Legislative changes from January 1st: flexi-jobs system in hotel and catering broadened to all retail sectors
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    Legislative changes from January 1st: flexi-jobs system in hotel and catering broadened to all retail sectors

    © Belga
    The employment rate for men aged between 20 and 64 stands at 75.1%, against 66.9% for women. Credit: © Belga
    © Belga

    From January 1st, the retail sector can also resort to the flexi-jobs regime, until now the preserve of the hotel and catering trade. This type of employment enables any worker, occupied for at least 80% of the working week, to perform additional services exempt from the social security contributions system.

    Flexi-jobs entered the hotel and catering realm on January 1st, 2015. Recent figures from the department for the Minister of Social Affairs, Maggie De Block, indicate that there are now some 28,000 flexible jobs in 7,300 organisations in the sector.

    Wishing to build upon this success, the federal government has decided to extend this form of “more flexible” occupation to the retail sector (this will include butchers, bakers, clothes shops and other retail trades). The following joint industrial committees codes will be affected: 118.03, 119, 201, 202.01, 202, 311, 312 and 314.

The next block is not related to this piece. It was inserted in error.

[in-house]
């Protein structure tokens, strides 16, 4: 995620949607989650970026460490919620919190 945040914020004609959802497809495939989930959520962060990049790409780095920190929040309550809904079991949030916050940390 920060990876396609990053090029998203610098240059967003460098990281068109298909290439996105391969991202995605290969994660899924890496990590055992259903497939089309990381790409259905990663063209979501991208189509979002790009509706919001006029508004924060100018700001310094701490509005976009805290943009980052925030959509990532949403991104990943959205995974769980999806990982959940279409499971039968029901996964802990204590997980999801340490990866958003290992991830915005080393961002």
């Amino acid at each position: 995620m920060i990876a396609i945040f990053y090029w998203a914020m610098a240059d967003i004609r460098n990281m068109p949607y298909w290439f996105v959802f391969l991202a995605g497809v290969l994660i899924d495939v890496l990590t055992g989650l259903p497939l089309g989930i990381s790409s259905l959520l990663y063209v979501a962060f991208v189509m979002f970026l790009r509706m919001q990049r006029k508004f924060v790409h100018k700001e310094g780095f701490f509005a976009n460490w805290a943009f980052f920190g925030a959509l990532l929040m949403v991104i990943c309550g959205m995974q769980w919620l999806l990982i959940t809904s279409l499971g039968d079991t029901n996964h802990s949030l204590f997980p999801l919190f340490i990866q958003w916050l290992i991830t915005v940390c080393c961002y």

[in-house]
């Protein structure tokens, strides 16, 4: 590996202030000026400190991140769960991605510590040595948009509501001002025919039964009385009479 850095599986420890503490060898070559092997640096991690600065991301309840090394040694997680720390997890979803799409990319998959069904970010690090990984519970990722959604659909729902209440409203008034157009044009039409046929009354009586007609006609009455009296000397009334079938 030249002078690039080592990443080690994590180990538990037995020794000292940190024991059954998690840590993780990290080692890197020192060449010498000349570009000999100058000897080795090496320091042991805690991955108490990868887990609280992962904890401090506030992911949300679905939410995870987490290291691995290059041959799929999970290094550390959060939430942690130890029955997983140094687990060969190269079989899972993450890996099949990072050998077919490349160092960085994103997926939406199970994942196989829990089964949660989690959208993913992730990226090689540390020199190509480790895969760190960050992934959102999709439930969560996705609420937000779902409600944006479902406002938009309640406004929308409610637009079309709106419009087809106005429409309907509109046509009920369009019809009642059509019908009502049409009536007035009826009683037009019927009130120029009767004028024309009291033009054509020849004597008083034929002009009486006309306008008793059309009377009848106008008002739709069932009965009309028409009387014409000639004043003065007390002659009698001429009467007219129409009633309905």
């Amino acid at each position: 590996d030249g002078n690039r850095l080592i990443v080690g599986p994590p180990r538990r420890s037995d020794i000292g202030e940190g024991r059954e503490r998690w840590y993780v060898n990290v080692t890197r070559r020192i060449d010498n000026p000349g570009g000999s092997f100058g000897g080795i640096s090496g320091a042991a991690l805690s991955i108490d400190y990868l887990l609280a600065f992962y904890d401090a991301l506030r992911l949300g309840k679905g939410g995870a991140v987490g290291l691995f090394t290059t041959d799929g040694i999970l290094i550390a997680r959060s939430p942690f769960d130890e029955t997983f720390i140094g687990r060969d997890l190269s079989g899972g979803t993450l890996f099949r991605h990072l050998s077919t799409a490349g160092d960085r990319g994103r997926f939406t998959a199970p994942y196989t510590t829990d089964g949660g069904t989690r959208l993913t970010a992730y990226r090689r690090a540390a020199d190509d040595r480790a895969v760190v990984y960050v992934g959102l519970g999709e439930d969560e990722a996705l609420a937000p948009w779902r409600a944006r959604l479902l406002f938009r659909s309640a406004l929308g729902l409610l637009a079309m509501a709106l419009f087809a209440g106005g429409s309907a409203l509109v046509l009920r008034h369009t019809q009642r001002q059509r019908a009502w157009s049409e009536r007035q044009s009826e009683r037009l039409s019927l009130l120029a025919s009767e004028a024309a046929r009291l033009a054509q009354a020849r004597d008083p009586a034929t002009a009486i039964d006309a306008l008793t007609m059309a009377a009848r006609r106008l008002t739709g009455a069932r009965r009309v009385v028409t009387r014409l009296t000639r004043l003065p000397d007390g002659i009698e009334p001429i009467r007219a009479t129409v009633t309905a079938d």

From a practical point of view, flexi-jobs enable all wage-earning employees, working for at least 4/5ths of the working week, with one or indeed several other employers to earn extra within the hotel and catering trade and, from now on, also within retail.  This form of casual worker draws a net wage on which the employer is liable for 25% of special contributions payable to the National Social Security Office (known as the “ONSS”).

    In addition as from January 1st 2018, pensioners can also take advantage of the flexi-jobs system.

    Lars Andersen
    The Brussels Times